ruffled canvas jacket sewn by Skirt Fixation

Next, pin the ruffle to the bottom of the arched pattern piece with the ruffle’s bottom overhanging by about 1/2 inch.  Zig zag the top of the ruffle in place.  If you wish, you can add a 2nd line of straight stitching below the zig zig for security.  Cut off the edge of the ruffled strip even with the edge of the arched pattern piece.

Jacket Step2

Place the ruffled strip above the 1st ruffle, overlapping the bottom of the 2nd strip over the top of the 1st strip by about 1/2”  Repeat these steps until you get to the top of the arched pattern piece.  Making a size 6, I ended up with 7 layers of ruffles.  Continue sewing the Modern Belle pattern as instructed.  The side edges will be caught in the side seams.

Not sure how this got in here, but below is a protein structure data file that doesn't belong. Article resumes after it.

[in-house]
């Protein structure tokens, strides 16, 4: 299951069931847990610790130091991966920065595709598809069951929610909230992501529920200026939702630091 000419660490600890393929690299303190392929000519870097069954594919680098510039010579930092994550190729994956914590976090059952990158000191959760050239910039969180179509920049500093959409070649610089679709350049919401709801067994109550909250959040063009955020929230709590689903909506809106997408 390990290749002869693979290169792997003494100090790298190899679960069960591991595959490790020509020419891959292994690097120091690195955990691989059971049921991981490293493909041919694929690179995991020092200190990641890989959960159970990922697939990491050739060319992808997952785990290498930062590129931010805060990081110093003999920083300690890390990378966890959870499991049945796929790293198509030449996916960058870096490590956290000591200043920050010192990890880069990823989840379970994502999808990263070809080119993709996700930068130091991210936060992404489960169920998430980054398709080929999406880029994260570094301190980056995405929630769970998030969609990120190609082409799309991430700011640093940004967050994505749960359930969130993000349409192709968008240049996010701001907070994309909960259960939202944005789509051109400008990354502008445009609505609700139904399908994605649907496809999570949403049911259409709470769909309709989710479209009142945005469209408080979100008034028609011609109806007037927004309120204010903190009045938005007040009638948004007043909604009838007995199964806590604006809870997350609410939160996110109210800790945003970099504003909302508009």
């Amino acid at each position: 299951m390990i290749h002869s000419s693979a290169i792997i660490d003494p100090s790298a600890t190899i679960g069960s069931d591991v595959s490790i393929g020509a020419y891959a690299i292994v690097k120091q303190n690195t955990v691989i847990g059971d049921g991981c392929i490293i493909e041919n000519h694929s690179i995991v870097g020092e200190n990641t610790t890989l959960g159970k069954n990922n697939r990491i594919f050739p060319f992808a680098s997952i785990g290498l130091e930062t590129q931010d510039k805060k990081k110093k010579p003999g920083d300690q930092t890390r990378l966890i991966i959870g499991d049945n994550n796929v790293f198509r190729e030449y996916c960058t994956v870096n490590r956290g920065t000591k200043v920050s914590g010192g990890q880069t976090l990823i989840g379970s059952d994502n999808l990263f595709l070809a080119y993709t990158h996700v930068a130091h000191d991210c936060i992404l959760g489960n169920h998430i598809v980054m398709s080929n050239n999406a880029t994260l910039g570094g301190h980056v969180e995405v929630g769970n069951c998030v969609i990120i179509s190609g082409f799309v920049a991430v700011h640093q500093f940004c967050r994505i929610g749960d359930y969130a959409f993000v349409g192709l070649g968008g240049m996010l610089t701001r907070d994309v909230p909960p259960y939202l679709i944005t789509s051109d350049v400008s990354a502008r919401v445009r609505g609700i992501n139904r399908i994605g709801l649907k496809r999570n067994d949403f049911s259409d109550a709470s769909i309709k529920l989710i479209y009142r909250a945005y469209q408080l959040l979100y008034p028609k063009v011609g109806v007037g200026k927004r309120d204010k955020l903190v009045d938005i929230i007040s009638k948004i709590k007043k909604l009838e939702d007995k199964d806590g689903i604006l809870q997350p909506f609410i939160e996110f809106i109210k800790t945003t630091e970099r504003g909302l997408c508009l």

JacketRuffles

At the top, I made a tiny rectangular placket and topstitched it over the top edge of the top ruffle so no raw edges would show.  Another change I made to the Modern Belle pattern were to cut the front piece not on the fold so I would be able to add a zipper.

ruffled canvas jacket sewn by Skirt Fixation

Also, I added a collar.  And the jacket is fully lined with navy sateen (leftover from Allegra’s Bistro dress.)  I used the instructions from the Downton Duffle Coat (*affiliate link) to assemble the lined jacket.

ruffled canvas jacket sewn by Skirt Fixation

Basically, this jacket is a piece of artwork which is fitting for the Modern Chloris theme which drew heavily on classical Greece.  I mean, what other era and location did so many timeless classic pieces of artwork emerge from?ruffled canvas jacket sewn by Skirt Fixation

As promised, I made a collage of flat lays to show you just how wonderfully this ruffled canvas jacket works with all the other pieces in our Modern Chloris mini collection.  Now all that’s left to do is figure out how to make one of these in my size!!!   And order some more of that luscious Art Gallery Fabrics canvas…as soon as I decide which one to choose!

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Half Apron Tutorial